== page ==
I don’t have many friends, but fortunately I have one friend that has been very good to me. Look I don’t care about the quanity of friends as I do the quality. I’ve had many friends in the past, but there were those who did not build me up and it is a must, must to have one can build and cheer you up. After I found my diagnosis, I have to admit I was terrified to tell her. I have had people who have told me my whole life I was weird or ask me why I was weird and would stop talking to me all together. But deep inside of myself—and with the help of my therapist—told me to tell her. And I did and you know what? She has been very accepting of me! I feel very happy and safe, because it makes me feel she’s a true friend. I hope we will be good friends for many years.
My Fellow Bloggers and Readers
I am the kind of person who doesn’t like to tell people of my business and/or problems in person. So, I have no idea what possessed me to do this via social media. I mean seriously, why do something online, that I wouldn’t do in-person? Though what inspired me was
- Reading blog site on mental illness
The same day I found out about my illness, I began doing further research about them. And I’d run into blog sites who would tell their stories and as I read them, I could relate to them…I felt my struggles and pains were finally validated through those who lived through them. This was great! Why? Well for one, it’s hard to find stories about Generalized Anxiety Disorder and Depression in bookstores. And two, these experiences were very candid and raw and it really drew me not just to them, but to myself. So, then I too decided to blog in hopes to inspire others like myself to stay strong and courageous in their recovery to mental health.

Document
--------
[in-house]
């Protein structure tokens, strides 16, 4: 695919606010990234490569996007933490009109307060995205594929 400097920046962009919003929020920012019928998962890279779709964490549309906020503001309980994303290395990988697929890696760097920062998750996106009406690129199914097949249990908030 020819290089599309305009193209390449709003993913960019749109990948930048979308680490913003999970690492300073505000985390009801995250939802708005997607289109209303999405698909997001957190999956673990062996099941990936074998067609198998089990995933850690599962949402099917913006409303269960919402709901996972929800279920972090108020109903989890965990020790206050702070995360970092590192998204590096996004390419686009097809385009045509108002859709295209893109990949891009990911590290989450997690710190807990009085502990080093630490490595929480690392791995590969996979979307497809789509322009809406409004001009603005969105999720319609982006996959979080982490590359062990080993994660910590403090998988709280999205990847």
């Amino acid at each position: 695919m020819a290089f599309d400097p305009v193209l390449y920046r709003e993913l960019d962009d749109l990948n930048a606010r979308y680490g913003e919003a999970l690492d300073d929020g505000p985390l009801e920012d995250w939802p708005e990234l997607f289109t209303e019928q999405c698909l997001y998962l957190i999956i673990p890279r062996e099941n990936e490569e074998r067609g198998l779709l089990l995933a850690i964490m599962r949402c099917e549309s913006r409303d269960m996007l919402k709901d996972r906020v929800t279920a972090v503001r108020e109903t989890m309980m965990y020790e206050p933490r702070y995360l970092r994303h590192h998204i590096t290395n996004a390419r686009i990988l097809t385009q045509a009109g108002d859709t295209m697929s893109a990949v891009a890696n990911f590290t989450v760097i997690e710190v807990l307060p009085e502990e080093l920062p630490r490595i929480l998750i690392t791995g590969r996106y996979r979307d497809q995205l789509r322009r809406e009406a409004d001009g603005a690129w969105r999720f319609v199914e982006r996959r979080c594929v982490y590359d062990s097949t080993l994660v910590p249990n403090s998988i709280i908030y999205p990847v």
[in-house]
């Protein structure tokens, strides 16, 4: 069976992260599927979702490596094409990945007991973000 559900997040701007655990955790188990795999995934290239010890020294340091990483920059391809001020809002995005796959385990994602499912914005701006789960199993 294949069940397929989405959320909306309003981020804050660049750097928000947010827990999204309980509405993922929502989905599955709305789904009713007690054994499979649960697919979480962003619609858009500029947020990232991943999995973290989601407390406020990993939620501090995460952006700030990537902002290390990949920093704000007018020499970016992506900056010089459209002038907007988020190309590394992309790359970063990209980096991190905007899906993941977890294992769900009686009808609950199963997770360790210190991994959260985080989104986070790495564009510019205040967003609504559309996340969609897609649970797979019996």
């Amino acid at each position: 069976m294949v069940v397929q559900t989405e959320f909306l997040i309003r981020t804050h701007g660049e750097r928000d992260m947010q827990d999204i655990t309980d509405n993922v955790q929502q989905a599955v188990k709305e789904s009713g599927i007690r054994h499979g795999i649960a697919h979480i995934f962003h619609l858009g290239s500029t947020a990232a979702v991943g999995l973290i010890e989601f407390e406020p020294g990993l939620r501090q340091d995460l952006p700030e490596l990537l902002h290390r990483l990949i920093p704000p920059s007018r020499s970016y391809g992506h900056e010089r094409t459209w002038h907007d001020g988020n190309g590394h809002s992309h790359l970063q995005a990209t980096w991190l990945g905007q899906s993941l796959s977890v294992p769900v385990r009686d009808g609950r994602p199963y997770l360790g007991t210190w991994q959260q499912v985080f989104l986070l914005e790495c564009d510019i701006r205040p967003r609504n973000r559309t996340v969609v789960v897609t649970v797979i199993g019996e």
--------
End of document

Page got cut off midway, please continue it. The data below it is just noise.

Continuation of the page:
- I’ve always wanted to write/publish a story, whether fiction or an autobiography of my life
Also by having to readers reading my blog, it felt encouraging because I feel I am not alone in my trials of recovery and that my feeling are accepted and verified. I am glad to have “met” my fellow readers and bloggers and have in their stories and messages in turn. It makes me think…why can’t the real world be like this?😕
Last but not least….
They have been an amazing support system, regardless of how many times we have bumped heads with one another. They want me to be myself and be the best that I can be. They may not always understand me, but they love me. And that’s okay. I love them so much! We have been through hell together and we have come out of it together and let me just say I am proud to have them part of my life.
So, these are all the people I am happy to have been and will be part of my support system during 2015! I hope to continue some of these relationship through the incoming New Year. And who knows? Maybe I will build and model similar relationships in 2016!
I know that bills/acts are not the most exciting things to learn about, but these particular bills and acts are crucial to you and/or your loved one’s mental health and your protected rights as an American citizen. As this year comes to a close, I wanted to highlight the accomplishments/milestones that has been accomplished for this year :